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http://dx.doi.org/10.1007/s10143-020-01361-9DOI Listing
August 2020

Development and Evaluation of Pediatric Mixed-Reality Model for Neuroendoscopic Surgical Training.

World Neurosurg 2020 07 6;139:e189-e202. Epub 2020 Apr 6.

Pediatric Neurosurgery, Center/CENEPE-Beneficência Portuguesa Hospital, São Paulo, Brazil; Fetal and Perinatal Medicine Group, Samaritano Hospital, São Paulo, Brazil.

Objective: Neurosurgical training requires several years of supervised procedures and represents a long and challenging process. The development of surgical simulation platforms is essential to reducing the risk of potentially intraoperative severe errors arising from inexperience. To present and perform a phase I validation process of a mixed reality simulation (realistic and virtual simulators combined) for neuroendoscopic surgical training.

Methods: Tridimensional videos were developed by the 3DS Max program. Physical simulators were made with a synthetic thermoretractile and thermosensible rubber, which, when combined with different polymers, produces >30 different textures that simulate consistencies and mechanical resistance of human tissues. Questionnaires regarding the role of virtual and realistic simulators were applied to experienced neurosurgeons to assess the applicability of the mixed-reality simulation for neuroendoscopic surgical training.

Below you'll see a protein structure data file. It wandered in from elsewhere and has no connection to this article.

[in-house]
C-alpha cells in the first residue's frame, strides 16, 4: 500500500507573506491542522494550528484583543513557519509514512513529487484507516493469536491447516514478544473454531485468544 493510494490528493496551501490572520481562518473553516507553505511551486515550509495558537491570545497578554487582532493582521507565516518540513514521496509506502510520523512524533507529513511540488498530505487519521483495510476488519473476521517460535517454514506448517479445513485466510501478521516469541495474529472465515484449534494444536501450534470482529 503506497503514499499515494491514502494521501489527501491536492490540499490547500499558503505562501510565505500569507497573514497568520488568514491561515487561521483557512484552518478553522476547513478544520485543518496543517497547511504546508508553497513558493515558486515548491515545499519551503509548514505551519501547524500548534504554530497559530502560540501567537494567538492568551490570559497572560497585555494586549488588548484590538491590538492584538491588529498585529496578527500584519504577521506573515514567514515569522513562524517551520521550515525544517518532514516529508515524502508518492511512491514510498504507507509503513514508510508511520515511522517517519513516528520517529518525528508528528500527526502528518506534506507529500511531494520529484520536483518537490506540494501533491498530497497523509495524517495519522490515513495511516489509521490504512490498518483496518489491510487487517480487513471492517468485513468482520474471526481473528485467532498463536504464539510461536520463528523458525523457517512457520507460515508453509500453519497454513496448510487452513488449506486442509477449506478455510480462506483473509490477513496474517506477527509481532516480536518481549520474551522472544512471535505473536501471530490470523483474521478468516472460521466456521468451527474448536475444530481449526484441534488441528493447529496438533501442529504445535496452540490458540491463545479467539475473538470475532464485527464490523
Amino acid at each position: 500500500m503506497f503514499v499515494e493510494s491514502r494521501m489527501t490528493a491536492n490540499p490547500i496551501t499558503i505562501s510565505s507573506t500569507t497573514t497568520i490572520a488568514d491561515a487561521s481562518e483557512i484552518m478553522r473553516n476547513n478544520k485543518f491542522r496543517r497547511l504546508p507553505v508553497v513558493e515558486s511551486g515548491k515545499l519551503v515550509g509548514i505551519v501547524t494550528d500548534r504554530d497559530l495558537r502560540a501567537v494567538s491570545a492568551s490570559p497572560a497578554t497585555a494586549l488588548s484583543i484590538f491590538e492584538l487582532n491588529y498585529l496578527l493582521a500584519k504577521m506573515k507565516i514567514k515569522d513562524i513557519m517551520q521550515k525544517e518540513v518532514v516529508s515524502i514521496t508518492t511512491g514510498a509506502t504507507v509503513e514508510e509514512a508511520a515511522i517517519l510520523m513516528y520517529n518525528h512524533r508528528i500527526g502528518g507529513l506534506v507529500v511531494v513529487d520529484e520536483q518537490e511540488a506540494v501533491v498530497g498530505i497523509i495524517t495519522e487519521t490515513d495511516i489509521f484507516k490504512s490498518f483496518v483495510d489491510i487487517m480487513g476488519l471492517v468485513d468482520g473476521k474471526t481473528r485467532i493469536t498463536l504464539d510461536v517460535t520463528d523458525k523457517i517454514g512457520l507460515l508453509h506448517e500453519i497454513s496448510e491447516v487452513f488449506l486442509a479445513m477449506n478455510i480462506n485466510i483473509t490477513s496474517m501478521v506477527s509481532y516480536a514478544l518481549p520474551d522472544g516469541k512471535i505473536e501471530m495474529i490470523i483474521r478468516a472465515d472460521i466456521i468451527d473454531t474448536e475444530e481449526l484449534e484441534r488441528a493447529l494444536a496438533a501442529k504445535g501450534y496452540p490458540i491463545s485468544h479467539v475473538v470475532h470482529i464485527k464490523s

Results: The model was considered as a potential tool for training new residents in neuroendoscopic surgery. It was also adequate for practical application with inexperienced surgeons. According to the overall score, 83% of the surgeons believed that the realistic physical simulator presents distortions when compared with the real anatomic structure, afterwards the model improved 66% tridimensional reconstruction and 66% reported that the virtual simulator allowed a multiangular perspective ability.

Conclusions: This model provides a highly effective way of working with 3-dimensional data and significantly enhances the learning of surgical anatomy and operative strategies. The combination of virtual and realistic tools may safely improve and abbreviate the surgical learning curve.
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http://dx.doi.org/10.1016/j.wneu.2020.03.170DOI Listing
July 2020

Augmented reality and physical hybrid model simulation for preoperative planning of metopic craniosynostosis surgery.

Neurosurg Focus 2020 03;48(3):E19

3University of São Paulo, USP; and.